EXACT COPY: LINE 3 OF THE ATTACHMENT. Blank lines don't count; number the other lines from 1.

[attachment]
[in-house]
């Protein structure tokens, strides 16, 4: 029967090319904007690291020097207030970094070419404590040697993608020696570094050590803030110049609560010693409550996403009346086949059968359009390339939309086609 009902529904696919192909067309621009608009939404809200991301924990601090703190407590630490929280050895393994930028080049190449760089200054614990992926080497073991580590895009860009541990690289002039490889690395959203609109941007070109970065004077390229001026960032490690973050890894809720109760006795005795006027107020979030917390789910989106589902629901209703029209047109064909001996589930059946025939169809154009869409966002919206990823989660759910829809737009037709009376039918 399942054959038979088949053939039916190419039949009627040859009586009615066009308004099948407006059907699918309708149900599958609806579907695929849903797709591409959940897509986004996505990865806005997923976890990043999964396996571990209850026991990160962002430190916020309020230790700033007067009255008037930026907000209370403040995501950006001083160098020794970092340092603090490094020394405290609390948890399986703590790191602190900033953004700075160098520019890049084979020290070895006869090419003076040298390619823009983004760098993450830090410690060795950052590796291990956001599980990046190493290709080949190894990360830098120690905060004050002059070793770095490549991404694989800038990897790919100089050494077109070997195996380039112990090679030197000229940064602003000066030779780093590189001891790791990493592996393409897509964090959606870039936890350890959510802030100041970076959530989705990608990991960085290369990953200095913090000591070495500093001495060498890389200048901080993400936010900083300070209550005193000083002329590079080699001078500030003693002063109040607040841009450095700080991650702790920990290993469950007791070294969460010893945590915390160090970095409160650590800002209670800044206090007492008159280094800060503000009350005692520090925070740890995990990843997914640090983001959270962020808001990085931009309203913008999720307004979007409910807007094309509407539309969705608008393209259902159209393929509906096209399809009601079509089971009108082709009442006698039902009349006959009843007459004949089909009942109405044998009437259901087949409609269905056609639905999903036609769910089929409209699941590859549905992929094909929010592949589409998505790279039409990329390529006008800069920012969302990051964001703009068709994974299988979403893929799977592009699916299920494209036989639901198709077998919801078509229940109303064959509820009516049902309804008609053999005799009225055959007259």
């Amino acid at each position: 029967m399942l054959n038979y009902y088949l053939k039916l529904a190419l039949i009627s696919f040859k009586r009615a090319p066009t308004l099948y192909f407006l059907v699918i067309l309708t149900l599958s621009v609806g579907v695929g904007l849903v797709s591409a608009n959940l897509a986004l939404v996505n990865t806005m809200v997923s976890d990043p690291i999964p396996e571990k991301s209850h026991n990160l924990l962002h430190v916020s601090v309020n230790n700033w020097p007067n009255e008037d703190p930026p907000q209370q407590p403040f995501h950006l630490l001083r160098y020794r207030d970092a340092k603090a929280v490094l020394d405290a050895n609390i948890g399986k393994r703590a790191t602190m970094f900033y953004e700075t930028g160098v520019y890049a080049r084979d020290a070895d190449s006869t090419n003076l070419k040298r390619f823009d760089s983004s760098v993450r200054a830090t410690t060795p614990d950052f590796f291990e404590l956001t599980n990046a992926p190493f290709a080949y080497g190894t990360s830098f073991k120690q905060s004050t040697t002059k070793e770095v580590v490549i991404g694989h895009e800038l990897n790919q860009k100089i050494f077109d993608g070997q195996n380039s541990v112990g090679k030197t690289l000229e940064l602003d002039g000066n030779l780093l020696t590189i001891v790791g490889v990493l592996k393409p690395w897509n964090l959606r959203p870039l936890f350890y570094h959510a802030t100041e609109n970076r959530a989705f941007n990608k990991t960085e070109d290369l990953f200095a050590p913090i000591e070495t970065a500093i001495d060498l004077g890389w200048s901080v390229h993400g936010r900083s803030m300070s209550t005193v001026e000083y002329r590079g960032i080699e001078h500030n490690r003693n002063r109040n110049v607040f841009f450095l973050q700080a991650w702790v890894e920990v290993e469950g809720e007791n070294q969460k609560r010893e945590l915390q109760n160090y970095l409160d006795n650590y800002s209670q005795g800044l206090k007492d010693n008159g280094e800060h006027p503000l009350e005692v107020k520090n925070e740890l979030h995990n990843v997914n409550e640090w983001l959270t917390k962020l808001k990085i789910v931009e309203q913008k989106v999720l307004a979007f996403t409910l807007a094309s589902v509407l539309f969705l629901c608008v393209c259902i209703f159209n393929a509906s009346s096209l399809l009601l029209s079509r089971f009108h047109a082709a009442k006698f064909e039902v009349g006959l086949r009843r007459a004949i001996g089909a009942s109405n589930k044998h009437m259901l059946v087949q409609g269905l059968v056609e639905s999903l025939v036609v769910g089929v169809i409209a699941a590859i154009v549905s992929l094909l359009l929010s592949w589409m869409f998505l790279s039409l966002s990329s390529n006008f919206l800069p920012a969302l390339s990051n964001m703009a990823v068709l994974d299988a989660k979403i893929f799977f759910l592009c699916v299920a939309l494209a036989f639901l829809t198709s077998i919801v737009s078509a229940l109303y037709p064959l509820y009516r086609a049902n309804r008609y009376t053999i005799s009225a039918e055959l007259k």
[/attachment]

């Amino acid at each position: 029967m399942l054959n038979y009902y088949l053939k039916l529904a190419l039949i009627s696919f040859k009586r009615a090319p066009t308004l099948y192909f407006l059907v699918i067309l309708t149900l599958s621009v609806g579907v695929g904007l849903v797709s591409a608009n959940l897509a986004l939404v996505n990865t806005m809200v997923s976890d990043p690291i999964p396996e571990k991301s209850h026991n990160l924990l962002h430190v916020s601090v309020n230790n700033w020097p007067n009255e008037d703190p930026p907000q209370q407590p403040f995501h950006l630490l001083r160098y020794r207030d970092a340092k603090a929280v490094l020394d405290a050895n609390i948890g399986k393994r703590a790191t602190m970094f900033y953004e700075t930028g160098v520019y890049a080049r084979d020290a070895d190449s006869t090419n003076l070419k040298r390619f823009d760089s983004s760098v993450r200054a830090t410690t060795p614990d950052f590796f291990e404590l956001t599980n990046a992926p190493f290709a080949y080497g190894t990360s830098f073991k120690q905060s004050t040697t002059k070793e770095v580590v490549i991404g694989h895009e800038l990897n790919q860009k100089i050494f077109d993608g070997q195996n380039s541990v112990g090679k030197t690289l000229e940064l602003d002039g000066n030779l780093l020696t590189i001891v790791g490889v990493l592996k393409p690395w897509n964090l959606r959203p870039l936890f350890y570094h959510a802030t100041e609109n970076r959530a989705f941007n990608k990991t960085e070109d290369l990953f200095a050590p913090i000591e070495t970065a500093i001495d060498l004077g890389w200048s901080v390229h993400g936010r900083s803030m300070s209550t005193v001026e000083y002329r590079g960032i080699e001078h500030n490690r003693n002063r109040n110049v607040f841009f450095l973050q700080a991650w702790v890894e920990v290993e469950g809720e007791n070294q969460k609560r010893e945590l915390q109760n160090y970095l409160d006795n650590y800002s209670q005795g800044l206090k007492d010693n008159g280094e800060h006027p503000l009350e005692v107020k520090n925070e740890l979030h995990n990843v997914n409550e640090w983001l959270t917390k962020l808001k990085i789910v931009e309203q913008k989106v999720l307004a979007f996403t409910l807007a094309s589902v509407l539309f969705l629901c608008v393209c259902i209703f159209n393929a509906s009346s096209l399809l009601l029209s079509r089971f009108h047109a082709a009442k006698f064909e039902v009349g006959l086949r009843r007459a004949i001996g089909a009942s109405n589930k044998h009437m259901l059946v087949q409609g269905l059968v056609e639905s999903l025939v036609v769910g089929v169809i409209a699941a590859i154009v549905s992929l094909l359009l929010s592949w589409m869409f998505l790279s039409l966002s990329s390529n006008f919206l800069p920012a969302l390339s990051n964001m703009a990823v068709l994974d299988a989660k979403i893929f799977f759910l592009c699916v299920a939309l494209a036989f639901l829809t198709s077998i919801v737009s078509a229940l109303y037709p064959l509820y009516r086609a049902n309804r008609y009376t053999i005799s009225a039918e055959l007259k």